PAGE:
Monday, June 6, 2011

OZRO ELLIS—1849-1929

Picture and text from Barnard  A Look Back by Marie deGiacomo, 1982 Greenhill Books Randolph Center

Now before I get completely away from Vermont I will expand my imagination even more.  The history I have of Ozro is taken from interviews with Philip Desmond, owner of Ellis Farm in 1999, and articles from The Harbor.  Since Harlan has left the farm Ozro will take over the operation of the farm.  That will include managing the quarrying of granite from Ellis Mountain.  From the sources I cited earlier, indications are that the granite from the mountain was used extensively throughout the area.  
Author at the Granite Quarry on Ellis Mountain
The method of harvesting the granite was by the “drill and fill” method.  Holes were drilled into the granite, by hand, several inches apart and then filled with water.  I was told that this operation was done during the winter months so as the water froze and expanded the rock was forced apart.  The granite, being layered, would split off into rather uniform slabs which were then loaded on a stone boat or as some say stone sled.  This piece of equipment consisted of two wooden runners tapered in front and a platform secured to the runners forming a very low sled.  This was pulled by horses down trails on the mountain and to the place where the granite was to be used.  The use of granite for foundations and retaining walls was prevalent at that time and were laid up with the “dry stone” method.  That is no mortar was used but by careful fitting the stones were placed and remain in place to this day.  The dry stone method was mostly abandoned after the Civil War as poured concrete became more readily available.  Some walls and fences still use the dry stone method.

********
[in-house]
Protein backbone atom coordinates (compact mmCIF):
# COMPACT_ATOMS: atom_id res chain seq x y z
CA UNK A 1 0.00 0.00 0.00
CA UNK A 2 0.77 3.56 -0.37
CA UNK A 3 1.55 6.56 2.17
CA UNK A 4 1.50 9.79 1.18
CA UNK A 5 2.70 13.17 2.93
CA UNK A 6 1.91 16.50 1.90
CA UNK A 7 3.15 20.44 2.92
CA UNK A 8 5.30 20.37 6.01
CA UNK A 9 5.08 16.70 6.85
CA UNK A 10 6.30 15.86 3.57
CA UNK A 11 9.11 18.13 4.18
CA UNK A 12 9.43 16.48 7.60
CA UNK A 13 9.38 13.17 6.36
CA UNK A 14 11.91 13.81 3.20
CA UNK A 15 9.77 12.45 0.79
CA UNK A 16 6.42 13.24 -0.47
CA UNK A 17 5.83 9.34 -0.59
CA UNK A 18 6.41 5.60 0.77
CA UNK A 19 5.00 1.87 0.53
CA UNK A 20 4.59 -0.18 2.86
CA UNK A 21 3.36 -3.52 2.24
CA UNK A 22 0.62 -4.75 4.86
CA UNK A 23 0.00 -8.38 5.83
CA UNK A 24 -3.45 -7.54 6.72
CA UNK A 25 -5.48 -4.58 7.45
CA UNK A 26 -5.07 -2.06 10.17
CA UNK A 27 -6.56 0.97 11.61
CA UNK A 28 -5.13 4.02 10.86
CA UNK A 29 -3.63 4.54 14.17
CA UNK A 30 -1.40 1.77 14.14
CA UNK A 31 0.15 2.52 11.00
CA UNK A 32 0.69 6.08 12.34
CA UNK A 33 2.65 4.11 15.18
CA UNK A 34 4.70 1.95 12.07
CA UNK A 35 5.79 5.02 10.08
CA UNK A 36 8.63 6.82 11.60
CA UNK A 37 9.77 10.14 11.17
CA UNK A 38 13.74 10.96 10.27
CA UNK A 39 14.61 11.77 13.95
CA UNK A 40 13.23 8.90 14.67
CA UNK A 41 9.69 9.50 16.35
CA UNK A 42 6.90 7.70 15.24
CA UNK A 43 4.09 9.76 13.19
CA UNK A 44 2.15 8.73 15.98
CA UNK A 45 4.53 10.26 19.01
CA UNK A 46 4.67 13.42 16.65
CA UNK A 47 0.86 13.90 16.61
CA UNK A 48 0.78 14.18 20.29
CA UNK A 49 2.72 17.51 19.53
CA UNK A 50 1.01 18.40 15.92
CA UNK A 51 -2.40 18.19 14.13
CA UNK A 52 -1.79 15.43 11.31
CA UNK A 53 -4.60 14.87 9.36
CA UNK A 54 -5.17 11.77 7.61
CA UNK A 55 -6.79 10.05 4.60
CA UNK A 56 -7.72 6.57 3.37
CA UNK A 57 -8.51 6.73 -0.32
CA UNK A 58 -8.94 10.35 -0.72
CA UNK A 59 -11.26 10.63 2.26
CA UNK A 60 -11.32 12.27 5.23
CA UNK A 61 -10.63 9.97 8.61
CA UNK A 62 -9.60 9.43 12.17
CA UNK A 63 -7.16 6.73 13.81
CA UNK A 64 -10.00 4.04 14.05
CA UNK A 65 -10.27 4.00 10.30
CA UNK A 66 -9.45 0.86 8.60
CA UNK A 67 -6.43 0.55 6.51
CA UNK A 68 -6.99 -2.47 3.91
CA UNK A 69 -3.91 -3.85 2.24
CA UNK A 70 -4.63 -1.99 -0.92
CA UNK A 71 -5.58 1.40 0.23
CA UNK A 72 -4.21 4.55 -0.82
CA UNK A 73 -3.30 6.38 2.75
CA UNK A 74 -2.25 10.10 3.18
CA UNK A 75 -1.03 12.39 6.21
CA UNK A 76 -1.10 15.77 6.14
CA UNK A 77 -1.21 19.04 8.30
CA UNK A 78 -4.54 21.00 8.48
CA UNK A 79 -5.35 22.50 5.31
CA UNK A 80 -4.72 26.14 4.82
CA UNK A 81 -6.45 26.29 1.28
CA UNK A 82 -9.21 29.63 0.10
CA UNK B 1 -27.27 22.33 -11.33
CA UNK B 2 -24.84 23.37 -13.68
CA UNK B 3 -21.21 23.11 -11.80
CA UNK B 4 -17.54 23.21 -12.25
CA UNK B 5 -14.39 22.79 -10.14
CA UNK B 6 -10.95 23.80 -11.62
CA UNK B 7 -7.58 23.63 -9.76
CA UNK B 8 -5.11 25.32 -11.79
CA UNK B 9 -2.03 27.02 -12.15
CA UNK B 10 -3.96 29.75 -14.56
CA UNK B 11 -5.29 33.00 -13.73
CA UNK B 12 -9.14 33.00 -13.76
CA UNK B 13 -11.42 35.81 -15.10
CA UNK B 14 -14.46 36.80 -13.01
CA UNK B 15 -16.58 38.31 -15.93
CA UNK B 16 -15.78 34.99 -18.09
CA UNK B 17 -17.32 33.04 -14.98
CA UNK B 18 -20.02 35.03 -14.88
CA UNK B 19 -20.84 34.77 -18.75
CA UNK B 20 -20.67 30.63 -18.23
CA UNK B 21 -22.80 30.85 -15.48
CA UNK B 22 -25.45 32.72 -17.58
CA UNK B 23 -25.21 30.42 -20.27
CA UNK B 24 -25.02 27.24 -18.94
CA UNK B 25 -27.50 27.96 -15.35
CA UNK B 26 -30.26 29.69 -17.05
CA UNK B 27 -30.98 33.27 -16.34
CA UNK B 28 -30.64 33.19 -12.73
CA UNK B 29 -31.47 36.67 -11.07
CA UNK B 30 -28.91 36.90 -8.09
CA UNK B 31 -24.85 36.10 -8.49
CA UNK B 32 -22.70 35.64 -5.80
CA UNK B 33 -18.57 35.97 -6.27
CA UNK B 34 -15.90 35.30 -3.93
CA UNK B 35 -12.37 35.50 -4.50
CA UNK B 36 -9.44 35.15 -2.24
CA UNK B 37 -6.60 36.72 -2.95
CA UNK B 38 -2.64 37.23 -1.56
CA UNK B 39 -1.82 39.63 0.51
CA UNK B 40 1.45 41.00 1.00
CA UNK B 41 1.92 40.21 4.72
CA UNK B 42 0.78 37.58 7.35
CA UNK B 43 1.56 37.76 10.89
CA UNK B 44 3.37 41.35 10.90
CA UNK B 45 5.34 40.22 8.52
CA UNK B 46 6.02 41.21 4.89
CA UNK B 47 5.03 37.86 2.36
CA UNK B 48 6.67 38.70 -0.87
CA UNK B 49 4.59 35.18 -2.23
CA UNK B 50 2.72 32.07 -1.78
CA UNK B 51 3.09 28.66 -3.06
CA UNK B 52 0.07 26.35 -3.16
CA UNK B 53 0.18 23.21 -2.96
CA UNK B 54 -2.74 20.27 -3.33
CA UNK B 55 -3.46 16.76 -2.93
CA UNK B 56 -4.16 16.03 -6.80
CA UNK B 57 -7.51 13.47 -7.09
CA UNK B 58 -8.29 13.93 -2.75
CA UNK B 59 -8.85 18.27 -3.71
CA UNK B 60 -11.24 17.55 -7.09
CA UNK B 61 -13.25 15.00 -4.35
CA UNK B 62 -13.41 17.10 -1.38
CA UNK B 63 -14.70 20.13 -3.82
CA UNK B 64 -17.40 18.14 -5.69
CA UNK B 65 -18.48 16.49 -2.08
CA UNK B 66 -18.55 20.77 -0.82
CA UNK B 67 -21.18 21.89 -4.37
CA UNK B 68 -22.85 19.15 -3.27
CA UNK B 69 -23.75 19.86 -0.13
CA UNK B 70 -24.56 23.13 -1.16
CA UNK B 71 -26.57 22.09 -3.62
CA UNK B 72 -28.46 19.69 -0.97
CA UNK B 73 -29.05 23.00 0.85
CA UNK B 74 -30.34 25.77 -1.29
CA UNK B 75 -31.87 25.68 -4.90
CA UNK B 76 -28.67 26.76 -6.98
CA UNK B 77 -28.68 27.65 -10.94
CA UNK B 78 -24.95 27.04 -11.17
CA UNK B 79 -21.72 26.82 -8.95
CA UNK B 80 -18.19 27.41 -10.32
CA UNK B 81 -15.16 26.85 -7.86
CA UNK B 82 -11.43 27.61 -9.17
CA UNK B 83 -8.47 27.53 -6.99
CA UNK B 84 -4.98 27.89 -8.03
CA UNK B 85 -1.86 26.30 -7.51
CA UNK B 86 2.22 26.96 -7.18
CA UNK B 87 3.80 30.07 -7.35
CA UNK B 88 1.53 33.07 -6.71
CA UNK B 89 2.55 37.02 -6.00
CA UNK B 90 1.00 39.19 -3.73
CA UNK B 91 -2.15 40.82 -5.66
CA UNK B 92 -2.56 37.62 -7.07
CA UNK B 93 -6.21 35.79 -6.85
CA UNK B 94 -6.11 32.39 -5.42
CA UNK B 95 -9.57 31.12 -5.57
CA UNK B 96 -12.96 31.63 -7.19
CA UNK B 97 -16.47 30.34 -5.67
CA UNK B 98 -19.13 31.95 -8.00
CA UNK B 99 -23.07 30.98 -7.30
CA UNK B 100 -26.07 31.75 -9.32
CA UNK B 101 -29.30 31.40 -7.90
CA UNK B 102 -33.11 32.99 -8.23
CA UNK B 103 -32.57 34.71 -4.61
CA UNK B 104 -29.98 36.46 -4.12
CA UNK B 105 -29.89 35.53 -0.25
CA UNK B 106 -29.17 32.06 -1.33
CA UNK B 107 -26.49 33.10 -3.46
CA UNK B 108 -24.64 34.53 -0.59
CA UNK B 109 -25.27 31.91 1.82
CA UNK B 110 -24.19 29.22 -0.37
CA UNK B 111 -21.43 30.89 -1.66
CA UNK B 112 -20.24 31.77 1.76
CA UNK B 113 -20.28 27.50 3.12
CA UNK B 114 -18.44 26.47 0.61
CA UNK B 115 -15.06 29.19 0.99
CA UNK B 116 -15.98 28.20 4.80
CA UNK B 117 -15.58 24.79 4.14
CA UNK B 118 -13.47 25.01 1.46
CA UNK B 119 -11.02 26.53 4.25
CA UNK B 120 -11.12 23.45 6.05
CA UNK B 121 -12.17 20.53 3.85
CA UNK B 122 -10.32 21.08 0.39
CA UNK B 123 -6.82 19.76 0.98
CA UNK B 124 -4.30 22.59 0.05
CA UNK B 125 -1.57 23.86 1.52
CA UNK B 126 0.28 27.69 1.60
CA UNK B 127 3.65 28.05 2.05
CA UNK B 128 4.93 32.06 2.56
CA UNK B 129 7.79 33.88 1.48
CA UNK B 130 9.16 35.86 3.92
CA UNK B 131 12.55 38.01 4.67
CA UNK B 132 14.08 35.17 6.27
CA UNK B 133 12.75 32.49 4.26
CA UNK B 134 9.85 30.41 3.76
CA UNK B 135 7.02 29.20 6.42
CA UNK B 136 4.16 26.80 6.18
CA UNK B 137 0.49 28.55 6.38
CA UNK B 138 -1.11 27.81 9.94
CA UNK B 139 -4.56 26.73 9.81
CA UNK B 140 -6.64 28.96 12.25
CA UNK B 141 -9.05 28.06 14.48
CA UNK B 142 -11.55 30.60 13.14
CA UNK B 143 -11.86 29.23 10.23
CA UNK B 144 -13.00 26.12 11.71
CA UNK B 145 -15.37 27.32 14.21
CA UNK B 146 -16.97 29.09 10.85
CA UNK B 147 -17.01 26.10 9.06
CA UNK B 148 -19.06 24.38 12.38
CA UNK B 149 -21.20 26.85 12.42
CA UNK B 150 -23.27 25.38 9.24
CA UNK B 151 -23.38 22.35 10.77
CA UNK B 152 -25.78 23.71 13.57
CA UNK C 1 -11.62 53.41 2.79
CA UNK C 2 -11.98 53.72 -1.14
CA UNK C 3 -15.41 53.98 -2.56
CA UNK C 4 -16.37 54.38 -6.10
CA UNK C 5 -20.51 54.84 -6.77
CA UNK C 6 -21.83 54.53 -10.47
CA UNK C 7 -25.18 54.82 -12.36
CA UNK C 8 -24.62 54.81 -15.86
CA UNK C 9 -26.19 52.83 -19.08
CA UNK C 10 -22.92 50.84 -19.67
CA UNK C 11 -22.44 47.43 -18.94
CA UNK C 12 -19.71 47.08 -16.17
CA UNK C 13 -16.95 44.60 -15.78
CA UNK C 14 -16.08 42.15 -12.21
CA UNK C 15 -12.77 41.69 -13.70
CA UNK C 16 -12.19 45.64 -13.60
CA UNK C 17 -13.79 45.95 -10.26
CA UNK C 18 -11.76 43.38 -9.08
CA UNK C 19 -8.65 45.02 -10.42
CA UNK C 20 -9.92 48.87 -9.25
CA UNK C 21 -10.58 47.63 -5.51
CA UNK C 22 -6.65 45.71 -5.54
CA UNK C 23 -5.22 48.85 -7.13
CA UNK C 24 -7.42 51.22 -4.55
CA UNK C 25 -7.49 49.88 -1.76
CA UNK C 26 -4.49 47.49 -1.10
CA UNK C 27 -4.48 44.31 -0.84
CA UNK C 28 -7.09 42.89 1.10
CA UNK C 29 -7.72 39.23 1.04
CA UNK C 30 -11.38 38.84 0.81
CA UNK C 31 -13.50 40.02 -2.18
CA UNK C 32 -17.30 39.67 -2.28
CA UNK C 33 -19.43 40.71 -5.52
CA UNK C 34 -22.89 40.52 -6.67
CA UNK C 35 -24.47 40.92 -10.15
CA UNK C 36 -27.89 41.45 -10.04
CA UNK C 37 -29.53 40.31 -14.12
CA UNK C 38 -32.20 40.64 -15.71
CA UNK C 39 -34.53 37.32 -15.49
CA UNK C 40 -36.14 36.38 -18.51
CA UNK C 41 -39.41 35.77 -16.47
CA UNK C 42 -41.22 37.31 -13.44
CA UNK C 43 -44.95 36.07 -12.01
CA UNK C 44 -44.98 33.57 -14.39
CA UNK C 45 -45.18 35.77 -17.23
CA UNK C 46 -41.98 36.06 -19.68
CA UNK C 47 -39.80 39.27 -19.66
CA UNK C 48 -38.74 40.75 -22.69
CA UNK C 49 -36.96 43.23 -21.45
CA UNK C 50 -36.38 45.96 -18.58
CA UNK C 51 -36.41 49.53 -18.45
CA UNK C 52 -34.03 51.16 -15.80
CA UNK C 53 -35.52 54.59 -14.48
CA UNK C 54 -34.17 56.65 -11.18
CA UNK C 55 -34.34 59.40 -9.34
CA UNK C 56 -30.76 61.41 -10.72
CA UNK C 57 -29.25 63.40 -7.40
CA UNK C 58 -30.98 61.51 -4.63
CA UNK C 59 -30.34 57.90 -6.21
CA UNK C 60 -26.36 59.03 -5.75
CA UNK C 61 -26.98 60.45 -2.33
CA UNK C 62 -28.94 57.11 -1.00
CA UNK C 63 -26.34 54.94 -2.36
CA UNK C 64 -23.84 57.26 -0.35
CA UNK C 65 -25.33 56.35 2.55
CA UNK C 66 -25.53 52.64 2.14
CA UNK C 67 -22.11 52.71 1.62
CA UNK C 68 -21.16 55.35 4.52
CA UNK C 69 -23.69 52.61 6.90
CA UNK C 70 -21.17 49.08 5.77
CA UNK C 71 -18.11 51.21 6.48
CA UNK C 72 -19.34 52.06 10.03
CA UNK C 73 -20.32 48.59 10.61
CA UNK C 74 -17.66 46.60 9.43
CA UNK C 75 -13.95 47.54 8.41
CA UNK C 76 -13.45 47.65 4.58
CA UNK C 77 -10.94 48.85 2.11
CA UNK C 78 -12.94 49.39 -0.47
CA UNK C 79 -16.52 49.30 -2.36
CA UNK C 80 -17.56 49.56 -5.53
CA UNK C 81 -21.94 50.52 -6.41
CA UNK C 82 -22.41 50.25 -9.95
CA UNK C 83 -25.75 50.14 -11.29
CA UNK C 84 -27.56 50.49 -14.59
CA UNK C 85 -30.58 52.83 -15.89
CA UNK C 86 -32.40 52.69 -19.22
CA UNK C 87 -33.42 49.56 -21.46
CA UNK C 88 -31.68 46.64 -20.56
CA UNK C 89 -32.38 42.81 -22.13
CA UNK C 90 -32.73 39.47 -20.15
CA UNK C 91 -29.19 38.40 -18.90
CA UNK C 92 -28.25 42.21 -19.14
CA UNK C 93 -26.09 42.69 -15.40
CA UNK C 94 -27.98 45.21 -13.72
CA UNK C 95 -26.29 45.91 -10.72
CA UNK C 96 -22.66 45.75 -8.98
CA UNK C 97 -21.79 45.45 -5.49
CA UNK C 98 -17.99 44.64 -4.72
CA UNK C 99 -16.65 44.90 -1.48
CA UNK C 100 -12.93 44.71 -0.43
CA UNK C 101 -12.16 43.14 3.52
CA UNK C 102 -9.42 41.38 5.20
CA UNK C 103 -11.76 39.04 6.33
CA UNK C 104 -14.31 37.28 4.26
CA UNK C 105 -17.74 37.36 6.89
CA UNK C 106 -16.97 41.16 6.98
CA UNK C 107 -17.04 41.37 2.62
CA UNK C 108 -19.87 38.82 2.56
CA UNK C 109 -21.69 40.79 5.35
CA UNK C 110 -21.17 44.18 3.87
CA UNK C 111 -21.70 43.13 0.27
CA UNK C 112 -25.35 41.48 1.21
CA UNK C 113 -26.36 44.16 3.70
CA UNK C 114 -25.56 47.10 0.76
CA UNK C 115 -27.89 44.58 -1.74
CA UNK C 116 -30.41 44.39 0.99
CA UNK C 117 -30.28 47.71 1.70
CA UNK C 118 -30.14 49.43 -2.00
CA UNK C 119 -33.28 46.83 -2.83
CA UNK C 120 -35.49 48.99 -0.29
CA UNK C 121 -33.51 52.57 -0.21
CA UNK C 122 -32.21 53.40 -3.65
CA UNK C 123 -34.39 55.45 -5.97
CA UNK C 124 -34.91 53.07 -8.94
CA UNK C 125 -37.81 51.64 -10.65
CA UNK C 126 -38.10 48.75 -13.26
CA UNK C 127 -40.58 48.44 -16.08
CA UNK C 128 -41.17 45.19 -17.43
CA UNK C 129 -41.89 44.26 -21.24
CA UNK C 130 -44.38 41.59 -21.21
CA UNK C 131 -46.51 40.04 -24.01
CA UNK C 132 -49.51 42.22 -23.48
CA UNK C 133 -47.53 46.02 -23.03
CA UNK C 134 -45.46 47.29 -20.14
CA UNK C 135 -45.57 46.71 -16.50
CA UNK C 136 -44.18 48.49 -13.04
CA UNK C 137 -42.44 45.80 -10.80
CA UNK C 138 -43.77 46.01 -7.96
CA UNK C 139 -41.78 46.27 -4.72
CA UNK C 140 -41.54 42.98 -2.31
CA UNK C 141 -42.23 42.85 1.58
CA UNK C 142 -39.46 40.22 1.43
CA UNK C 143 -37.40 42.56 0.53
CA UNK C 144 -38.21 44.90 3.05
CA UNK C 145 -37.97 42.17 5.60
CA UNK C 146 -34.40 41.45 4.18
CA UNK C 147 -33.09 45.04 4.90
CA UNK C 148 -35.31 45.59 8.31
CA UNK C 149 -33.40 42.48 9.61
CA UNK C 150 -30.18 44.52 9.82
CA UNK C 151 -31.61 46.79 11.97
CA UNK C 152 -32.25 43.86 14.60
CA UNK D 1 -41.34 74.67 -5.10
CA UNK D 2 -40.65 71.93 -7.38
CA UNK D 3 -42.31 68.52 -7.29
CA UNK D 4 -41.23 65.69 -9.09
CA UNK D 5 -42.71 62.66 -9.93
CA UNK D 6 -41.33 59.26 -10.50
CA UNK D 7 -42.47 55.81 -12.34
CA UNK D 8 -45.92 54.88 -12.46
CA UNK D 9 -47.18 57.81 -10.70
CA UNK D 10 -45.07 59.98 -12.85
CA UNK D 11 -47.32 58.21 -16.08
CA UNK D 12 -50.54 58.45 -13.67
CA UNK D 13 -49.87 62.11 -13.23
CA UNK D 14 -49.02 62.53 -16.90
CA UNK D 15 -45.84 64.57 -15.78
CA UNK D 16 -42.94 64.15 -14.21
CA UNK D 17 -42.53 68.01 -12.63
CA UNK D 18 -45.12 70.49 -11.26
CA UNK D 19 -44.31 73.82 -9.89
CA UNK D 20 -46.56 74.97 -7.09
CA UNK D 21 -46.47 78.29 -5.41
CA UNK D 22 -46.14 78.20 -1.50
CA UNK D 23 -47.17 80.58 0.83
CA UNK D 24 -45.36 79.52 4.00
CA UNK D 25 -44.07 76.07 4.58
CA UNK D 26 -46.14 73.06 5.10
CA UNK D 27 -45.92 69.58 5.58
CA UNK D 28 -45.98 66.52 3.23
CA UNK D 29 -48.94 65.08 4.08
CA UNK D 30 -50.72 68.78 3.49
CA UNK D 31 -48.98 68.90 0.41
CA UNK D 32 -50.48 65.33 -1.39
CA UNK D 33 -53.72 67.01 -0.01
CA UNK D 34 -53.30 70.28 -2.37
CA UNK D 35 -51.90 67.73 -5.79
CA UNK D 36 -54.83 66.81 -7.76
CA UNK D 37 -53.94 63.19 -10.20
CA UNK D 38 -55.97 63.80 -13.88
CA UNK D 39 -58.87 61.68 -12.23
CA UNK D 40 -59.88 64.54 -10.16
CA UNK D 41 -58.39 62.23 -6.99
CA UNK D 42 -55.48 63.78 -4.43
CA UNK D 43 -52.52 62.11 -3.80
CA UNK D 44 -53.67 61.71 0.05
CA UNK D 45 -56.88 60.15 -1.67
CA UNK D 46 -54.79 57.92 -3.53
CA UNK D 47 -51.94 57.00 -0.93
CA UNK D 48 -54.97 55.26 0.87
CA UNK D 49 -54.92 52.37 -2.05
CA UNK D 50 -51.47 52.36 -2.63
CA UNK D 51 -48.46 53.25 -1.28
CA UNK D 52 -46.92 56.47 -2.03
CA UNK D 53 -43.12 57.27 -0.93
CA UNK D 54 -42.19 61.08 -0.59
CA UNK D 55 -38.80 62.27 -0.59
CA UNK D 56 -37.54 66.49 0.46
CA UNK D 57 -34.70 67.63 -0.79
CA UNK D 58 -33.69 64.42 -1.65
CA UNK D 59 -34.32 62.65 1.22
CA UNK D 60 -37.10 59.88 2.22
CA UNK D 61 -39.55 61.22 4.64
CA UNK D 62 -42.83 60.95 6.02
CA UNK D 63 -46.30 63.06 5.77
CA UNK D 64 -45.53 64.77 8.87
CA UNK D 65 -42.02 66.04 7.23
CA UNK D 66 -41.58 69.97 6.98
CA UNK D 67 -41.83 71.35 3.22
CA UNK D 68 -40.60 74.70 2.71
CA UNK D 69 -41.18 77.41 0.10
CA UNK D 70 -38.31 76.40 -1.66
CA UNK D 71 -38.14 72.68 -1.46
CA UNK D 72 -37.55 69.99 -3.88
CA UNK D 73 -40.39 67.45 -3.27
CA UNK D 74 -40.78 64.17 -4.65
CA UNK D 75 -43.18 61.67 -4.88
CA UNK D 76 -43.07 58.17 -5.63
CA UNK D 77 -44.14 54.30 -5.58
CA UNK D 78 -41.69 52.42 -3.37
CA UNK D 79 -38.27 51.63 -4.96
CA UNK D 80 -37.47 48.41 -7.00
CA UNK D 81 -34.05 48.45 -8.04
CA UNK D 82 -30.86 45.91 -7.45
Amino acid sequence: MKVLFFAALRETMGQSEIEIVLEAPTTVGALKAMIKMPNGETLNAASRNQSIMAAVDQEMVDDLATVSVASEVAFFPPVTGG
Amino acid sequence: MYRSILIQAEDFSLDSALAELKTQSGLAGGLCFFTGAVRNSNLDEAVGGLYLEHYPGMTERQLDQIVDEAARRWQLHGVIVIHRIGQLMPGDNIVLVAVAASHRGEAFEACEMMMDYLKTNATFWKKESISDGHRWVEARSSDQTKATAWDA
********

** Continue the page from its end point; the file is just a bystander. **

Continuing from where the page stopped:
Barn foundation Ellis Farm

Retaining wall at the end of the Barn

This excerpt was taken from The Harbor  published July 1976 by the East Barnard Community Club:  The stone quarry on Ellis Mountain furnished the underpinnings and handsome doorsteps for many homes in the valley and for houses as far away as Woodstock. The wall around the Billings’ Mansion  is built with Ellis Mountain stone.  The stones were all moved by sleds in the winter.  
Granite doorstep at the Ellis Farm House

My cousin, Helen, in Wisconsin found another use for Vermont granite.  While she was visiting the farm in 1998 she asked Mr. Desmond for a slab of granite that she intended to use for her tombstone when she dies.  This has been marked and placed at the grave of her husband.  It will be ready for when it is time.   
Headstone for Elroy and Helen Moe

My wife and I found another use of the granite slabs as indicated in this picture of granite fence posts in use in the Royalton area.  Since granite is quite abundant in that area I don’t know if the granite posts came from Ellis Mountain or not.  But I thought them quite interesting.  Yankee ingenuity at work.
Another use for the granite as we found out on our trip to Vermont was that it was  used to build a dam at the Billings Living History Farm near Woodstock.  The dam is roughly eight feet high and thirty to fifty feet across.

Dam at Billings Living Farm

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